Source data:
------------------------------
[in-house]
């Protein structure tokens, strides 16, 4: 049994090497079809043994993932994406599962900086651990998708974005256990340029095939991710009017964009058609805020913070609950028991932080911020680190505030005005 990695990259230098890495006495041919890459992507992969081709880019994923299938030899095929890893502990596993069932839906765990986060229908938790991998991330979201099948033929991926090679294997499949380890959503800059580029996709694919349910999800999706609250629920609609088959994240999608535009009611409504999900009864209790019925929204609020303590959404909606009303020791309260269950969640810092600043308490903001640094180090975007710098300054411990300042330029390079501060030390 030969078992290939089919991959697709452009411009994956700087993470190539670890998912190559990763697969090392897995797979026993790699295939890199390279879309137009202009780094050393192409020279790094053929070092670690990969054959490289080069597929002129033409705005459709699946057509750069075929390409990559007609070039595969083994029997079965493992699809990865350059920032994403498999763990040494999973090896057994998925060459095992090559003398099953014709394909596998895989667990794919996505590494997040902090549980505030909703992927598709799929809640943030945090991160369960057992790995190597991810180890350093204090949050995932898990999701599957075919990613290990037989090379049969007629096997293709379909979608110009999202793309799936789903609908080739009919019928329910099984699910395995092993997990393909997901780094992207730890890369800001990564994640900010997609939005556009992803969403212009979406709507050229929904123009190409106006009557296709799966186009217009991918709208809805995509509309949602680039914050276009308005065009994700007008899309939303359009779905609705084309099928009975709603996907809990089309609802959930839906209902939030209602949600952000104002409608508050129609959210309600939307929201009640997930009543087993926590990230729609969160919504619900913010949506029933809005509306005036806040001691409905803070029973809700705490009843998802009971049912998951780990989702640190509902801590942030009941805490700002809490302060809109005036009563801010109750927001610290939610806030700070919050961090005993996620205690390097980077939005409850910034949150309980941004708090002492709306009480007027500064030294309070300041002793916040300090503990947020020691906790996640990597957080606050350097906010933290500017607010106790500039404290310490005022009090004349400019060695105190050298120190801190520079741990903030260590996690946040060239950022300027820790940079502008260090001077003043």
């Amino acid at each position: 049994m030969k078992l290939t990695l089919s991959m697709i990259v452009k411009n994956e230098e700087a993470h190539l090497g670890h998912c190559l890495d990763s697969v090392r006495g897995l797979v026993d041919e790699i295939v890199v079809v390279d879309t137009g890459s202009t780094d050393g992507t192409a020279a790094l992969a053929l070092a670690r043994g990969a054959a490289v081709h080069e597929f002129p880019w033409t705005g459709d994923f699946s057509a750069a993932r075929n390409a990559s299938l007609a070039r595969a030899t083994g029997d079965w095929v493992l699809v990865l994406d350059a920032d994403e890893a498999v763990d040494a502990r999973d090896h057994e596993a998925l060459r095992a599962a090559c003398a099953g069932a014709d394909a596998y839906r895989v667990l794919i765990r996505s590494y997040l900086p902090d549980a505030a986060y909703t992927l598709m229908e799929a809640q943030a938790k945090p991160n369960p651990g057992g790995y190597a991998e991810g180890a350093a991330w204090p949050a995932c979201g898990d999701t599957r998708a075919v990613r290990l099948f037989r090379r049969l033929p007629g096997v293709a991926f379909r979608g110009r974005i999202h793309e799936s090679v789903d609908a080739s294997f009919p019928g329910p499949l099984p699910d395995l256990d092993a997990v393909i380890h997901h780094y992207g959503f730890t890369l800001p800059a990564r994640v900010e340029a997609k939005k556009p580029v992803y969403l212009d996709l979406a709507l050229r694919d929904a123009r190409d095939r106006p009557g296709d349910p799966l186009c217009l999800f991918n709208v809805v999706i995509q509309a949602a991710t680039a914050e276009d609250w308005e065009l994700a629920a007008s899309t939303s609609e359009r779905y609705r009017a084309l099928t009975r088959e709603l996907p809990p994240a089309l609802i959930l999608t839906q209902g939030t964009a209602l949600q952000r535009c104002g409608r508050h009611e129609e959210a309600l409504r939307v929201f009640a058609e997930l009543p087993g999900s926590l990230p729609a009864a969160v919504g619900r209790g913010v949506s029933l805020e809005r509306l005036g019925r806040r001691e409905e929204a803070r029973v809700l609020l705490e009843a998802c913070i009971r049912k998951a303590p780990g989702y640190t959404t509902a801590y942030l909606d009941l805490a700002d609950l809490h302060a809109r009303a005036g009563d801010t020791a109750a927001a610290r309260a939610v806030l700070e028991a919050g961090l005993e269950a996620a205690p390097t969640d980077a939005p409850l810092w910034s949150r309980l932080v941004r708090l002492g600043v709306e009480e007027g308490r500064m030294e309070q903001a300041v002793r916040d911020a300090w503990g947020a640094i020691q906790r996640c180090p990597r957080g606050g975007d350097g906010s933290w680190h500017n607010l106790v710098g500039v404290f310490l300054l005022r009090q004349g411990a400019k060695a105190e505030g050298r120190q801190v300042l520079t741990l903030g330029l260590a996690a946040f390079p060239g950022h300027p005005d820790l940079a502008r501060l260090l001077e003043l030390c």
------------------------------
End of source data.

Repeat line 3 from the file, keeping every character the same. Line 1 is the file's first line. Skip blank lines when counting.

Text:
């Amino acid at each position: 049994m030969k078992l290939t990695l089919s991959m697709i990259v452009k411009n994956e230098e700087a993470h190539l090497g670890h998912c190559l890495d990763s697969v090392r006495g897995l797979v026993d041919e790699i295939v890199v079809v390279d879309t137009g890459s202009t780094d050393g992507t192409a020279a790094l992969a053929l070092a670690r043994g990969a054959a490289v081709h080069e597929f002129p880019w033409t705005g459709d994923f699946s057509a750069a993932r075929n390409a990559s299938l007609a070039r595969a030899t083994g029997d079965w095929v493992l699809v990865l994406d350059a920032d994403e890893a498999v763990d040494a502990r999973d090896h057994e596993a998925l060459r095992a599962a090559c003398a099953g069932a014709d394909a596998y839906r895989v667990l794919i765990r996505s590494y997040l900086p902090d549980a505030a986060y909703t992927l598709m229908e799929a809640q943030a938790k945090p991160n369960p651990g057992g790995y190597a991998e991810g180890a350093a991330w204090p949050a995932c979201g898990d999701t599957r998708a075919v990613r290990l099948f037989r090379r049969l033929p007629g096997v293709a991926f379909r979608g110009r974005i999202h793309e799936s090679v789903d609908a080739s294997f009919p019928g329910p499949l099984p699910d395995l256990d092993a997990v393909i380890h997901h780094y992207g959503f730890t890369l800001p800059a990564r994640v900010e340029a997609k939005k556009p580029v992803y969403l212009d996709l979406a709507l050229r694919d929904a123009r190409d095939r106006p009557g296709d349910p799966l186009c217009l999800f991918n709208v809805v999706i995509q509309a949602a991710t680039a914050e276009d609250w308005e065009l994700a629920a007008s899309t939303s609609e359009r779905y609705r009017a084309l099928t009975r088959e709603l996907p809990p994240a089309l609802i959930l999608t839906q209902g939030t964009a209602l949600q952000r535009c104002g409608r508050h009611e129609e959210a309600l409504r939307v929201f009640a058609e997930l009543p087993g999900s926590l990230p729609a009864a969160v919504g619900r209790g913010v949506s029933l805020e809005r509306l005036g019925r806040r001691e409905e929204a803070r029973v809700l609020l705490e009843a998802c913070i009971r049912k998951a303590p780990g989702y640190t959404t509902a801590y942030l909606d009941l805490a700002d609950l809490h302060a809109r009303a005036g009563d801010t020791a109750a927001a610290r309260a939610v806030l700070e028991a919050g961090l005993e269950a996620a205690p390097t969640d980077a939005p409850l810092w910034s949150r309980l932080v941004r708090l002492g600043v709306e009480e007027g308490r500064m030294e309070q903001a300041v002793r916040d911020a300090w503990g947020a640094i020691q906790r996640c180090p990597r957080g606050g975007d350097g906010s933290w680190h500017n607010l106790v710098g500039v404290f310490l300054l005022r009090q004349g411990a400019k060695a105190e505030g050298r120190q801190v300042l520079t741990l903030g330029l260590a996690a946040f390079p060239g950022h300027p005005d820790l940079a502008r501060l260090l001077e003043l030390c």